Free-ranging chickens is a wonderful idea. But there’s something every farmer knows: There’s a big difference between wonderful and practical. In my experience, poultry in general, die very easily.
Back in Missouri, when my family had turkeys, it was almost as if those dumb birds were suicidal. Their ability to find creative ways of dying was impressive. We free-ranged our poultry there, and, aside from the turkeys, they didn’t do too badly. However, it was necessary to lock them up in a chicken house at night that was impenetrable to predators. We also had to teach our dog not to kill the poultry.
In our area of rural Texas, free-ranging seems almost impossible. In the past, my sister-in-law tried to free-range her layers during the day. Hawks and stray dogs put a stop to that. The hawks around us are merciless. Her layers now stay full-time in a chicken house attached to a pen that is covered with chicken wire all the way around it.
When we decided to raise some broilers, I wanted them to be on grass, so they could eat some insects and vegetation. However, they needed protection from the elements and predators. That’s why we decided to use a chicken tractor to raise our meat birds instead of free-ranging.
Aside from what they could forage, we also fed our chickens kitchen scraps and lots of chicken feed. Actual meat bird feed is quite expensive, so I also bought some cheaper bags of corn and chicken scratch. We fed and watered them multiple times a day. Our chickens ate like pigs.
When it was time to butcher, I was blessed to have my in-laws and parents come help. My in-laws have years of experience with about everything farm-related. I won’t say how many years, because they might not like that.
My father-in-law, “Opa,” taught us how to butcher and dress the chickens. Disclaimer: I’m going to go into detail, so if you are easily grossed out, don’t read on.
We processed about four birds at a time. Jake, my older son, caught the chickens. Someone else held them by their feet until it was their turn. We had a stump ready that was right next to some bushes. I would take one bird, pin its wings back, and hold on tightly to its legs as I set the chicken’s neck and head onto the stump. Opa would quickly chop off its head with a machete. He then threw the head onto the grass and out of the way as I crammed the chicken into the bushes and hung on tightly while it fluttered like crazy. Having a bush is important. It makes it so the chicken is splattering blood into the bush, instead of all over you and everything around you. Sometimes the chickens flapped and moved so violently that I couldn’t hang onto the wings. But it’s not long before they stop flapping and are only twitching. Then I gave the chicken to someone else to dip into scalding hot water.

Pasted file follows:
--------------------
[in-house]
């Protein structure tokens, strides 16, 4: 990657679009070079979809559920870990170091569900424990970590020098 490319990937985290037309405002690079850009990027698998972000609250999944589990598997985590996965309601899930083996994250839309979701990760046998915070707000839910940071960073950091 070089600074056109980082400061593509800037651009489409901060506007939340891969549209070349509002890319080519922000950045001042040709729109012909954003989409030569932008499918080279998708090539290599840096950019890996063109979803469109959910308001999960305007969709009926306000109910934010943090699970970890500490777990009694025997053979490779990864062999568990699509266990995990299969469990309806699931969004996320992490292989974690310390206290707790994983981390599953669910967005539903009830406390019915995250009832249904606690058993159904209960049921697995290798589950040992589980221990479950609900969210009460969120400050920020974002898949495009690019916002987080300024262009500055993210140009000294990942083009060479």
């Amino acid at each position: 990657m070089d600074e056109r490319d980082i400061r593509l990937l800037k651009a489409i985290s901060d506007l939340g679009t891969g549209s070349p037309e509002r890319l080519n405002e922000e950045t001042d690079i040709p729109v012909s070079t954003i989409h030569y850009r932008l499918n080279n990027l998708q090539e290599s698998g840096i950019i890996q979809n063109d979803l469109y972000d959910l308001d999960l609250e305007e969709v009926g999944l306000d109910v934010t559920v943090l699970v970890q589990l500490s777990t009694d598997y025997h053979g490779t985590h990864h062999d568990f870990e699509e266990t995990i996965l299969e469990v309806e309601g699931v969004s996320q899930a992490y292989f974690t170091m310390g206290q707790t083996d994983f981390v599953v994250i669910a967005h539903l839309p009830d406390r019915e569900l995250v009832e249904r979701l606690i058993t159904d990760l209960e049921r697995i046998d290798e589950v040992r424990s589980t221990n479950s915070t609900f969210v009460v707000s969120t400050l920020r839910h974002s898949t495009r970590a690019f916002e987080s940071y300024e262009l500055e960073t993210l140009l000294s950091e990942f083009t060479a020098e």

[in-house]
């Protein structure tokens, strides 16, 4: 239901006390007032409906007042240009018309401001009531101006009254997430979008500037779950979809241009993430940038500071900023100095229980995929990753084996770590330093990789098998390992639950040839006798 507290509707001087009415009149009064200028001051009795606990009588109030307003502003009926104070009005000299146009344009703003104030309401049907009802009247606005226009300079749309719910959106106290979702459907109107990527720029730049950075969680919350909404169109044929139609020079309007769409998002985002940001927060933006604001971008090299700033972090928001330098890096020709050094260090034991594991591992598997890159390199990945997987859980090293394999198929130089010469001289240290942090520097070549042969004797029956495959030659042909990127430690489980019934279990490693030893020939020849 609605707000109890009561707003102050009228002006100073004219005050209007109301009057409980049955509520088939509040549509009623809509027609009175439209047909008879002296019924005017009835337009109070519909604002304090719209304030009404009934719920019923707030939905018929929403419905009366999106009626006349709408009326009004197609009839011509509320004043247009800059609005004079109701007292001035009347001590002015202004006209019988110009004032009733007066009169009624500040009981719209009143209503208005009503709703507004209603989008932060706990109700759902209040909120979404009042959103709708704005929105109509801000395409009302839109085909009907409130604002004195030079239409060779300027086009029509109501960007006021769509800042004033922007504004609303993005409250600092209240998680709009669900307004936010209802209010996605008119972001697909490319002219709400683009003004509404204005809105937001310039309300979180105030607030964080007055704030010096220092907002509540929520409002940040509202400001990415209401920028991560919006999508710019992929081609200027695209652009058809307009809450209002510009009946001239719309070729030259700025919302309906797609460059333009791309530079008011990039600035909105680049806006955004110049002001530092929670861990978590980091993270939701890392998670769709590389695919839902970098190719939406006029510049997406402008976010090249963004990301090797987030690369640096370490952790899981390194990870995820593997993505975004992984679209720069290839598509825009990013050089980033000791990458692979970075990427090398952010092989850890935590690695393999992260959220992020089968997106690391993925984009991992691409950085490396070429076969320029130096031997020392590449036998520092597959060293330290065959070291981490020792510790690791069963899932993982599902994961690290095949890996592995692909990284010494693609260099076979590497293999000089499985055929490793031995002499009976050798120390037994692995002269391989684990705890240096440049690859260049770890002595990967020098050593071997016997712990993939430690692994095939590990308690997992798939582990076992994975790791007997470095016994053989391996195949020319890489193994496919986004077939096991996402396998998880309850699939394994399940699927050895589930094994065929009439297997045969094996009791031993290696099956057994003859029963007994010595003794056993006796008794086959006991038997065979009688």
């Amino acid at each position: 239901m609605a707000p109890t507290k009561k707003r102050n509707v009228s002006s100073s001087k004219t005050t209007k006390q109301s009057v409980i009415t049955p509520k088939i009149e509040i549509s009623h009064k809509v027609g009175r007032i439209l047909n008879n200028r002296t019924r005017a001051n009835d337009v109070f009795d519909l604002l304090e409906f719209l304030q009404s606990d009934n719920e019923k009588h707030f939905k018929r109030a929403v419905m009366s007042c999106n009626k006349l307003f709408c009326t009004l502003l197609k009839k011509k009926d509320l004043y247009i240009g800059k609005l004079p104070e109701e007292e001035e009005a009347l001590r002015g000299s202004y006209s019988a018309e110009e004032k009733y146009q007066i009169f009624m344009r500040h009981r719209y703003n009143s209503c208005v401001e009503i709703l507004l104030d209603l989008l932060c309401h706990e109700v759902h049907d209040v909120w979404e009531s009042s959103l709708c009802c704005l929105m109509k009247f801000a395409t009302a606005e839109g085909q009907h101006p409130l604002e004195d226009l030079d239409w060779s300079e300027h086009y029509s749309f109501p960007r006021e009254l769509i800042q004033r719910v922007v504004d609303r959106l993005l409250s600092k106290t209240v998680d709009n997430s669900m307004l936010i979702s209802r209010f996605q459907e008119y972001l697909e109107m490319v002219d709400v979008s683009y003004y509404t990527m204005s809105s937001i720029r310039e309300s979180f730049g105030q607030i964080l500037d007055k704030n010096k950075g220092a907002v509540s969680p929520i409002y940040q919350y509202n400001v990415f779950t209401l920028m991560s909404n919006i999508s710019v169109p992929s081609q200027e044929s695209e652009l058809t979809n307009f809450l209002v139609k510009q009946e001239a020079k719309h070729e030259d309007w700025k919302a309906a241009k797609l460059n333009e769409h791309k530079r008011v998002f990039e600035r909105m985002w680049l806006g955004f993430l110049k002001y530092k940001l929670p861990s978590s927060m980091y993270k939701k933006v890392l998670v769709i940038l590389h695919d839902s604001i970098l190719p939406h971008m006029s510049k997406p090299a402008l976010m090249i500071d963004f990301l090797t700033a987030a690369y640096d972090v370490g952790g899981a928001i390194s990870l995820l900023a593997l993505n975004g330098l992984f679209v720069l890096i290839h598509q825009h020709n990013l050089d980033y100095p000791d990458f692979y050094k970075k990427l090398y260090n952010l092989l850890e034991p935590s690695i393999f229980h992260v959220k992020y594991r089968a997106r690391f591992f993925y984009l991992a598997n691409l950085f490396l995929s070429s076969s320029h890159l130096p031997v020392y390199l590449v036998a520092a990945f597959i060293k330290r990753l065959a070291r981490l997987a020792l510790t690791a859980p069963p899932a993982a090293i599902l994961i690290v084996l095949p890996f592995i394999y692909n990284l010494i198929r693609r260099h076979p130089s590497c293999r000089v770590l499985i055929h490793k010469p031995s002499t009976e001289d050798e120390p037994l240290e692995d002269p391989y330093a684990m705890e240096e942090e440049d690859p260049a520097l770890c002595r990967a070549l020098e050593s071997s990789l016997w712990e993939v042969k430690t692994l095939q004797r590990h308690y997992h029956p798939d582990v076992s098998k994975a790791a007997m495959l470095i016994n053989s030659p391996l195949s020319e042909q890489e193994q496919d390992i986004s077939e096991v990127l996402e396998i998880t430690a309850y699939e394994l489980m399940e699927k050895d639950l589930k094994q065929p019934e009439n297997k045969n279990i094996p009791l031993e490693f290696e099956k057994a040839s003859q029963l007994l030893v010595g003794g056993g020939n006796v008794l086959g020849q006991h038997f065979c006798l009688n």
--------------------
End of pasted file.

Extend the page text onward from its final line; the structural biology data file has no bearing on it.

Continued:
We used a turkey fryer filled with hot water to scald each chicken. After its bath, the headless chicken goes into the plucker. A plucker looks sort of like an open washing machine tub with rubber fingers in it. The “fingers” pluck most the feathers off as the tub spins. Scott, my husband, did this part, which included keeping a water hose on the tub during the procedure.
Once we had about four chickens headless, dead, and mostly featherless (yes, in that order), we took them to a table we had set up outside. Here, we used very sharp knives to cut off their legs and take out the “innards.” We kept the gizzards and livers, because Opa wanted to save them (to fry and eat later). I’m not gonna lie. Taking out the guts is gross and smells awful.
Now, everything I just described, I found, is actually the easy and fast part of butchering. It took us much longer once we got all the birds inside the house and had to clean, defeather, cut up, and bag the chicken. Yes, the plucker takes off most the feathers, but there’s still quite a few to get off, and it’s slow-going.
Some of the birds we froze whole. However, I wanted a lot of them cut up, because, like most people, I use pieces when I cook. Chicken breasts, thighs, drumsticks, and wings went into vacuum sealed bags and then into my freezer.
The whole process took maybe 4 or 5 hours for 37 chickens, which isn’t too bad.
Cost? Well, I kept track of everything, and the chickens ending up costing $9.75 each. This is more than chicken cost from your major grocery chains but less than buying organic, “free-range” chickens from the health food store. How or if those pricey chickens are actually free-ranged is still a mystery.